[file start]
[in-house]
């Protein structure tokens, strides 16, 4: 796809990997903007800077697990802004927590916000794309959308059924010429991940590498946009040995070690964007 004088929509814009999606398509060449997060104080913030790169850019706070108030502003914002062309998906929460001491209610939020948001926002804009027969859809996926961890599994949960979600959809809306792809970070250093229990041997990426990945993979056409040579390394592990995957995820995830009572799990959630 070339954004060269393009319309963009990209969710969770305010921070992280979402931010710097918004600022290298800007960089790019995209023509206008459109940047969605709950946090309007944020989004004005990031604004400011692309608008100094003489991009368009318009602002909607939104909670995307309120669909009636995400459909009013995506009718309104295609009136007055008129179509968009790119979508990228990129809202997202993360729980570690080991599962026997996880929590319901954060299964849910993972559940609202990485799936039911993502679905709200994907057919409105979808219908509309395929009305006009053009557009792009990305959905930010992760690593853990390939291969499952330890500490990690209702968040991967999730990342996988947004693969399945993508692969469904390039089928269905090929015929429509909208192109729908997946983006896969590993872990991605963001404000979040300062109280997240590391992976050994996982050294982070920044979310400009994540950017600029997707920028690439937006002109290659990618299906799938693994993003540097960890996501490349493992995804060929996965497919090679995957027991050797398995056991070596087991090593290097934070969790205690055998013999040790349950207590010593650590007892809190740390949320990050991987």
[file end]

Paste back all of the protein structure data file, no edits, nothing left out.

[in-house]
């Protein structure tokens, strides 16, 4: 796809990997903007800077697990802004927590916000794309959308059924010429991940590498946009040995070690964007 004088929509814009999606398509060449997060104080913030790169850019706070108030502003914002062309998906929460001491209610939020948001926002804009027969859809996926961890599994949960979600959809809306792809970070250093229990041997990426990945993979056409040579390394592990995957995820995830009572799990959630 070339954004060269393009319309963009990209969710969770305010921070992280979402931010710097918004600022290298800007960089790019995209023509206008459109940047969605709950946090309007944020989004004005990031604004400011692309608008100094003489991009368009318009602002909607939104909670995307309120669909009636995400459909009013995506009718309104295609009136007055008129179509968009790119979508990228990129809202997202993360729980570690080991599962026997996880929590319901954060299964849910993972559940609202990485799936039911993502679905709200994907057919409105979808219908509309395929009305006009053009557009792009990305959905930010992760690593853990390939291969499952330890500490990690209702968040991967999730990342996988947004693969399945993508692969469904390039089928269905090929015929429509909208192109729908997946983006896969590993872990991605963001404000979040300062109280997240590391992976050994996982050294982070920044979310400009994540950017600029997707920028690439937006002109290659990618299906799938693994993003540097960890996501490349493992995804060929996965497919090679995957027991050797398995056991070596087991090593290097934070969790205690055998013999040790349950207590010593650590007892809190740390949320990050991987």